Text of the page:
JLF Research Archive
Showing items 1 to 25 of 53
Every two years since 1996, coinciding with North Carolina's races for the General Assembly, the John Locke Foundation has published a revised edition of Agenda, our public policy guide for candidates and voters. Typically as we enter the campaign season, candidates for public office in North Carolina are faced with a daunting task: to develop informed positions on dozens of public policy issues. In the pages of Agenda 2014 we provide a concise and easily digestible guide covering a wide range of specific issues, from taxes and spending to energy policy and education.
Over the last several years there have been a great many claims about energy subsidies for both renewables and traditional sources like coal and oil. The analysis hasn't, but should, focus on net subsidies, which includes both subsidies and penalties. The important question is - how are coercive policies distorting supply and demand relative to a free market?
A recent report from RTI International and La Capra Associates claims to find net economic benefits for North Carolina's renewable energy policies, but these benefits are mismeasured and spurious. Orthodox cost-benefit analysis will not find anything like what the report's authors estimate. Many claims are difficult to directly evaluate given the opacity of the report, despite the report's length. Elsewhere, confusing terminology conceals the lack of any evidence that subsidizing green energy will reduce the cost of power in North Carolina. The primary benefits the report puts forth are an increase in spending in North Carolina. It implies that a $72 million increase directly led to an increase in total spending in North Carolina by $1.4 billion. This is absurd, even when using a Keynesian model of the economy. Since the report assumes that the programs were paid for by reducing other government spending, the best guess is that they had no impact on spending in North Carolina.
In 2007, the General Assembly passed major energy legislation, SB 3, that would deliberately raise electricity prices in North Carolina through a Renewable Energy and Energy Efficiency Portfolio Standard (RPS). The bill should be repealed. A bill before the General Assembly would cap and end the RPS mandate.
The North Carolina Coastal Resources Commission’s (CRC) forecast of sea level rise from climate change is far greater than the consensus estimate of the United Nations, and Atlantic hurricane activity exhibits no systematic changes in the last hundred years. It is therefore unlikely that catastrophic climate change outcomes await residents of the Outer Banks over the next hundred years.
Declining fish stocks are affecting N.C. fishermen and fishing communities despite the U.S. government spending $70 million a year to bail out failing federally managed fisheries under traditional management systems. Catch shares are a transformative approach to fisheries management that inject property rights into the fisheries to produce a sea change in incentives. Catch shares eliminate race to fish, encourage a more discriminating harvest, and reduce bycatch. Research finds strong links between catch shares and improved economic and biological performance of fisheries and that switching fisheries to catch share systems not only slows their decline but possibly stops (or even reverses) it.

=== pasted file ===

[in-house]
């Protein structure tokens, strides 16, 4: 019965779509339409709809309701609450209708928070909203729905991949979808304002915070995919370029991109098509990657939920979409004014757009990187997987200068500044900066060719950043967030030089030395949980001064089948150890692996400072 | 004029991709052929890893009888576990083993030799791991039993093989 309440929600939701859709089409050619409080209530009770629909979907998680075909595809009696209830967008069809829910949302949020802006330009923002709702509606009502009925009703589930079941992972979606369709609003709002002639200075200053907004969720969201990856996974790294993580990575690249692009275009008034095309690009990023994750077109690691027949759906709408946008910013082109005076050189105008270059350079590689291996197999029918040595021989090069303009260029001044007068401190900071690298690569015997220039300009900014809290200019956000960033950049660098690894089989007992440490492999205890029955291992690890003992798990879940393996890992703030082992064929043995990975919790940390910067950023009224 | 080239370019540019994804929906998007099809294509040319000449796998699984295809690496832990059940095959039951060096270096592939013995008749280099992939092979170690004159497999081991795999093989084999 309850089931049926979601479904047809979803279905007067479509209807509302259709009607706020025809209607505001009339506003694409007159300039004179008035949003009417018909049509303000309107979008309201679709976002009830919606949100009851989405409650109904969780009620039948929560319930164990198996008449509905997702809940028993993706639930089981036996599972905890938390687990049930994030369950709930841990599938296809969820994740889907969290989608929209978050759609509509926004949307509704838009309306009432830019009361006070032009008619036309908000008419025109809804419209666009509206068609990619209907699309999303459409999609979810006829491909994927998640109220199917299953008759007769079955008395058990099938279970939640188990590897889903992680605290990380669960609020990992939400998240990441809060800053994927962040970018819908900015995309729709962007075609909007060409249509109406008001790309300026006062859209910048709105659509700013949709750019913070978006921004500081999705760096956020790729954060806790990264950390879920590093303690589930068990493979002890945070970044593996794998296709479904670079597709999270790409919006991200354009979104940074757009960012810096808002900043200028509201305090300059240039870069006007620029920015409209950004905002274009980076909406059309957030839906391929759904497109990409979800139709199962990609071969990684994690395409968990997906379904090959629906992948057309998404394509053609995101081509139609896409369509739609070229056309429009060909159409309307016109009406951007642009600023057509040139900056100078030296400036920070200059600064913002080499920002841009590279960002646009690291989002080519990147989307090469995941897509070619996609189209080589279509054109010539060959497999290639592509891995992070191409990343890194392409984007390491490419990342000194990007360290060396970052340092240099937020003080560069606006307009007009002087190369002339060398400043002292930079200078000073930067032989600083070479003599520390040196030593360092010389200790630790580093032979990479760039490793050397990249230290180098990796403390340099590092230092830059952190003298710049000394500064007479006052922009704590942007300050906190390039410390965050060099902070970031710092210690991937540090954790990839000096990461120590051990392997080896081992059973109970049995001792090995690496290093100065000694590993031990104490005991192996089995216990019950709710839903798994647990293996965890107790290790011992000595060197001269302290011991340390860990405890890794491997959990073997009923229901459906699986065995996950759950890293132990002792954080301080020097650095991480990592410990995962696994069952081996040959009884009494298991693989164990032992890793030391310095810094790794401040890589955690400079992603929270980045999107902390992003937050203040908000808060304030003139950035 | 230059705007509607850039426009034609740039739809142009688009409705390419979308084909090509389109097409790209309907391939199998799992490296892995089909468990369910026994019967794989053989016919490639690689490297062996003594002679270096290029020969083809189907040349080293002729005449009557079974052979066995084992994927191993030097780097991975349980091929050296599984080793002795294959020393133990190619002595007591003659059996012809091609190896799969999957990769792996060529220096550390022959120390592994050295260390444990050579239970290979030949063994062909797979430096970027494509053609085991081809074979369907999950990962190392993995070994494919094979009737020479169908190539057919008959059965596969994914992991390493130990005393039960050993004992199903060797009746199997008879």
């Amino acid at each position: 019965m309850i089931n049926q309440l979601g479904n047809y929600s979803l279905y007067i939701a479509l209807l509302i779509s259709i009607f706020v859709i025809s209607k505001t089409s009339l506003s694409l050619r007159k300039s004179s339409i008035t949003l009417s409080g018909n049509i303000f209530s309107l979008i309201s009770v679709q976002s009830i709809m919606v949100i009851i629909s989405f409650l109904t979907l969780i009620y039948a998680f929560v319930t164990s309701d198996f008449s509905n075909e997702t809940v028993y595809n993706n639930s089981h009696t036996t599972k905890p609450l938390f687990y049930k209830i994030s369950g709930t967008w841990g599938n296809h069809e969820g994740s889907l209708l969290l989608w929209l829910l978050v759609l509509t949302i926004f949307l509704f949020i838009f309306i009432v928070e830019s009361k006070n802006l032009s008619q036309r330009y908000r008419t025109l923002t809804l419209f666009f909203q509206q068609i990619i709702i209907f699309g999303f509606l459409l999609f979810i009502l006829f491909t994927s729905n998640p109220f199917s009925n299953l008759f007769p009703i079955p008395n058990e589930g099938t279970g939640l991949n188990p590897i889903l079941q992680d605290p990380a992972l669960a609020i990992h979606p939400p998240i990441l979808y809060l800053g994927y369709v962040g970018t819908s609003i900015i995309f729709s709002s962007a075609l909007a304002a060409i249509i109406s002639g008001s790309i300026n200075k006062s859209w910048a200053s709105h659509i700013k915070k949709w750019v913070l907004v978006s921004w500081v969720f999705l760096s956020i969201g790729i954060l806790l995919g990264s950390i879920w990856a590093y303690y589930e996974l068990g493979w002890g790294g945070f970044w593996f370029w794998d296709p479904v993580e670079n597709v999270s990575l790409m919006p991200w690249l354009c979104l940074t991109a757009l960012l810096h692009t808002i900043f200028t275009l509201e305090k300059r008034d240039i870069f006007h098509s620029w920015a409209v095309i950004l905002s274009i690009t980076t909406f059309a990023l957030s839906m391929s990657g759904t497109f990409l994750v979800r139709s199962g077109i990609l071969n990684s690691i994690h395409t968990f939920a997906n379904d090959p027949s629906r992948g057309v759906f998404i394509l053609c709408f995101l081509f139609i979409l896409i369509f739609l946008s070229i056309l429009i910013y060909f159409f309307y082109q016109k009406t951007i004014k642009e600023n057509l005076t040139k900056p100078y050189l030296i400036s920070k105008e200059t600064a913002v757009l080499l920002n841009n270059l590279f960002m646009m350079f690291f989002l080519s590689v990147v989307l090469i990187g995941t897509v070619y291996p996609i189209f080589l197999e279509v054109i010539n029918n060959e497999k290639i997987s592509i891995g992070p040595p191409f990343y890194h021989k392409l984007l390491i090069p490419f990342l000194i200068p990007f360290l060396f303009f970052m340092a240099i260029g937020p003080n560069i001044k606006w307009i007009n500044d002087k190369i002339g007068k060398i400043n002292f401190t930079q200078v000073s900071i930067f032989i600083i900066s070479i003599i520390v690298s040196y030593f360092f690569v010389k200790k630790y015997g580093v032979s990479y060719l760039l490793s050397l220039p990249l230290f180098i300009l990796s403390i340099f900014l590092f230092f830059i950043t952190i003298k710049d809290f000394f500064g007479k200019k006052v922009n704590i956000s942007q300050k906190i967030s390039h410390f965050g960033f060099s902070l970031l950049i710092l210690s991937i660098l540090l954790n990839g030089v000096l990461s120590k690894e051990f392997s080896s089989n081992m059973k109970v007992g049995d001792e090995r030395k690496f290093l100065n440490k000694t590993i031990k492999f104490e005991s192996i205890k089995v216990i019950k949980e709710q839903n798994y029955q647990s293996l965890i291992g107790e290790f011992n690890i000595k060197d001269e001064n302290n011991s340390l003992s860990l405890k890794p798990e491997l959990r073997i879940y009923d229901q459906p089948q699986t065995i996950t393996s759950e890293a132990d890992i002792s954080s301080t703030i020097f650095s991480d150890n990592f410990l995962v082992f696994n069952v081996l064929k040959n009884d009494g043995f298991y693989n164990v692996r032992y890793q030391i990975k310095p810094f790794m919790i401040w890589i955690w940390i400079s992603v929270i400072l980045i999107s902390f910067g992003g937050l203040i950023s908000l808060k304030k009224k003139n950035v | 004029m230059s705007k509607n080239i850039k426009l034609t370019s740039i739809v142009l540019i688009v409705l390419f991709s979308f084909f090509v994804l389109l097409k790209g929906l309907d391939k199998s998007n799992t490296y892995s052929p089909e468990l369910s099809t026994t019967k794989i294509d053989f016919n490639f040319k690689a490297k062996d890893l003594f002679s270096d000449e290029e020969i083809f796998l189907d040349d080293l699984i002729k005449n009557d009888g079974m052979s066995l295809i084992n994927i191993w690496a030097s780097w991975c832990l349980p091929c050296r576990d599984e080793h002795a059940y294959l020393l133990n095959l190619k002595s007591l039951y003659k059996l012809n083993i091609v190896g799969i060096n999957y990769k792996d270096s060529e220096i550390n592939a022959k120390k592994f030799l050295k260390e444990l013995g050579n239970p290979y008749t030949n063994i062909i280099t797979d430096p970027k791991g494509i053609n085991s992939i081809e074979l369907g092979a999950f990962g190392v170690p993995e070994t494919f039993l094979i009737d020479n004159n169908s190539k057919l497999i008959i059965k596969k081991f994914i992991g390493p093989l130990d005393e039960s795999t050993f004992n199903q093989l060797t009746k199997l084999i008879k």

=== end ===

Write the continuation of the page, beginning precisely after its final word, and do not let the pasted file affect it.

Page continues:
Energy efficiency programs focus on the relationship between one input into the production process, energy, relative to the output generated by that process. This simplistic view makes no consideration for the strong possibility that other inputs -- labor, plastic, steal, copper, glass, etc. -- might actually increase. Economic efficiency, on the other hand, relates total costs to the value of the output that those costs generate.
A high-speed rail proposal for North Carolina would create substantial risks for taxpayers, while doing little to nothing to reduce traffic, help the environment, cut energy use, or create jobs. North Carolina should return the federal high-speed rail grant funding, withdraw its pending application, and seek no more funding for passenger rail.
Over the last decade, North Carolina has led the way among southern states in advancing a more extreme environmentalist agenda. The General Assembly's new Republican majority should start anew on environmental issues. Legislators should put environmental policy into the context of the ideas of liberty, personal responsibility, and economic growth that the party ran on last fall.
In 2010, North Carolina recorded the second-lowest number of high-ozone days of the last decade. Statewide, a total of 106 high ozone monitor readings were recorded over 26 days from April 1 to October 31, with 32 of those readings occurring on just eight monitors in two metropolitan areas. Despite what might be the popular belief, smog levels in North Carolina have been getting better, not worse.
This report highlights eleven action items that North Carolina’s new General Assembly should seek to implement in the first 100 days of the 2011 legislative session. These items touch upon a cross section of public policy areas, including education, economic development, property rights, energy and the environment, health care, the budget, and transparency. We at the John Locke Foundation believe that these items represent straightforward actions that would greatly enhance the liberty and prosperity of North Carolina’s citizens.